Military Technology Magazine, Volume 12, Issue 8 has an interview with David Mihelcic, the CTO and Principal Director, Global Information Grid, Enterprise Services Engineering, at the Defense Information Systems Agency (DISA).
In the interview, Mr. Mihelcic describes the Adopt, Buy, and Create (ABC) strategy of General Croom:
Adopt—“we want to focus on using technologies that are mature to meet our needs. Our first is to adopt something that’s already in existence” in the enterprise.
Buy—the second choice is to “buy services and products that are readily available in the commercial space.”
Create—“only as a last resort do we create capabilities from scratch.”
The ABC strategy is valuable to CIOs in that is provides a continuum of options for obtaining technologies to meet requirements that starts with adopting existing platforms, which is the most conservative, trusted, and often economical. If we can’t adopt what we already have, then we proceed to buy the technologies we need—this is potentially more risky and expensive in the short term. And finally, if we can’t readily buy what we need, then we create or develop them (usually starting with research and development)—this is the most risky and immediately expensive option.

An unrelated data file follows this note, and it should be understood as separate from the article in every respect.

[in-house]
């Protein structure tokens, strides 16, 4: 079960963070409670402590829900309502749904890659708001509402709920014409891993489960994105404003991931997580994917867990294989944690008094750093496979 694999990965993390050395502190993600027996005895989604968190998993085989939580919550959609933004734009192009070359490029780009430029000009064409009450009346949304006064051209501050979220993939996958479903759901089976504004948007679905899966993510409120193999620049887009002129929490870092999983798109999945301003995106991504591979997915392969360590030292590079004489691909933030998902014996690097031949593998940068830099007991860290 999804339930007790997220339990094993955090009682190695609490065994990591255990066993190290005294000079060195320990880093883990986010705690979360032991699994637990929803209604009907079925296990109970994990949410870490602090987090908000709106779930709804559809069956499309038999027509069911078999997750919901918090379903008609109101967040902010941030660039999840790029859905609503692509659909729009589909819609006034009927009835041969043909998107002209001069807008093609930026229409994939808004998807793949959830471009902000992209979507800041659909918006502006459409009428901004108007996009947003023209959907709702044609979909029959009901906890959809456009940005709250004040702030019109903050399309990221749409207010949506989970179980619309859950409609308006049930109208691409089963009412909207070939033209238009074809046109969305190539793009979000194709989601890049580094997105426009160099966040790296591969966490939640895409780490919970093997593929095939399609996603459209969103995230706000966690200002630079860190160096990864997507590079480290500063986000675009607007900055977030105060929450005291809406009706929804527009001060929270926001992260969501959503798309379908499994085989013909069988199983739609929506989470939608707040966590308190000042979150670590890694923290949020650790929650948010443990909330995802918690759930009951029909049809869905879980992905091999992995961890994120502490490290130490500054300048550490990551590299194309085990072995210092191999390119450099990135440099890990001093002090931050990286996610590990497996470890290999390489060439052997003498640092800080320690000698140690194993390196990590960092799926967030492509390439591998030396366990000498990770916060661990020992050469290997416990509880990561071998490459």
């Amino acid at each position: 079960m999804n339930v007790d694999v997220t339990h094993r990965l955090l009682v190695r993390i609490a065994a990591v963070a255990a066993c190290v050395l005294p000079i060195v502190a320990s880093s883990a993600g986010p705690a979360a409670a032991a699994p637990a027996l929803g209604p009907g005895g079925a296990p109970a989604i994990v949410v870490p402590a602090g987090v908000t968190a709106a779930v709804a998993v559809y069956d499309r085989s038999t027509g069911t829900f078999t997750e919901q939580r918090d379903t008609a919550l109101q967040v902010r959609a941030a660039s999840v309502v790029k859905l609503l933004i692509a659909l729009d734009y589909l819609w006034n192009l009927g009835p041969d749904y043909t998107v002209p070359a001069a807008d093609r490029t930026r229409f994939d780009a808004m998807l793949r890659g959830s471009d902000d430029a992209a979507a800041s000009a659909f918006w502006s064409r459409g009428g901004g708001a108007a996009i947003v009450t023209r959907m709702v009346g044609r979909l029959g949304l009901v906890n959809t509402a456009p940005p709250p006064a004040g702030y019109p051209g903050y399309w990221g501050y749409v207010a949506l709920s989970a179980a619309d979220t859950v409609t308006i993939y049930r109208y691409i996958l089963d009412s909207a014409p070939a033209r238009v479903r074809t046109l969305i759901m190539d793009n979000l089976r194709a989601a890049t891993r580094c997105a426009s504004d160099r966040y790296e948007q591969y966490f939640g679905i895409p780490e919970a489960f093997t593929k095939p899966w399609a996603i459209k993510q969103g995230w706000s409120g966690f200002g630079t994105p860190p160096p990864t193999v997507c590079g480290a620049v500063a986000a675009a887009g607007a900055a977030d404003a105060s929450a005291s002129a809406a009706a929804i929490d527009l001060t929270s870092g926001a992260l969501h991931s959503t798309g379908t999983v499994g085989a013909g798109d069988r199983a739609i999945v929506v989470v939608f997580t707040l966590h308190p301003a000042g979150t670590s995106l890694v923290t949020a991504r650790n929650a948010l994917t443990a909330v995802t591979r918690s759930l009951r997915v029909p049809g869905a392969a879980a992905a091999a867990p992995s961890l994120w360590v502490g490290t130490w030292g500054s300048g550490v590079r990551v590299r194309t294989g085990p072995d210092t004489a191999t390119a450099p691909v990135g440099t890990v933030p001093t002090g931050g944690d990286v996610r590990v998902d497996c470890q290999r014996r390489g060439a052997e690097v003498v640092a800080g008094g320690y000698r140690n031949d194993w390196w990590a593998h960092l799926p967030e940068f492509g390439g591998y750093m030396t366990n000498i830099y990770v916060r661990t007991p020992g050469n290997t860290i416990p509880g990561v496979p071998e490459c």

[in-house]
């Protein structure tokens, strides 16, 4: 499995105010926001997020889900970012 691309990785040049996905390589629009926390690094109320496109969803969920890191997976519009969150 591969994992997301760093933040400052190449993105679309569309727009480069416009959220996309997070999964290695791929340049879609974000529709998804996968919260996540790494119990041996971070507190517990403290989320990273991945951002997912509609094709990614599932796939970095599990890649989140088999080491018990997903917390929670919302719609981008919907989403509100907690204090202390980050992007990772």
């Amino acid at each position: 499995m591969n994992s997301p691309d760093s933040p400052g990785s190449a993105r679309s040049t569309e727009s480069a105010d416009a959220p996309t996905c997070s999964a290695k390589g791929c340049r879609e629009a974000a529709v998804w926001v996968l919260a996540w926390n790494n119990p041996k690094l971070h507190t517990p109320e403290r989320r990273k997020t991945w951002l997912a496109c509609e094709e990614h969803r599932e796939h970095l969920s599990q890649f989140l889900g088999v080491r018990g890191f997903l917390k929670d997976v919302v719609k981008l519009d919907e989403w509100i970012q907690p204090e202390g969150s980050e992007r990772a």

However, I would suggest that we need not follow this continuum in sequence (A, B, then C) in all cases.
While creating new capabilities is generally expensive in the short term, it can lead to innovation and breakthroughs that are potentially extremely cost effective and strategically important in the longer term. The development of new capabilities often yields competitive advantages through performance improvements. Also, innovations can provide for new revenue sources, market growth, and cost savings. Often the enterprises that are the strongest in their industries or segments are those with a capability that others just can’t match. In fact, I would argue that our nation’s own technological advances are a critical component to maintaining our military’s worldwide superiority.
Therefore, while the ABC Strategy is a good continuum for understanding our technology refresh options, I would advocate that we use the A, B, C’s with agility to meet our needs for innovation and global competitiveness.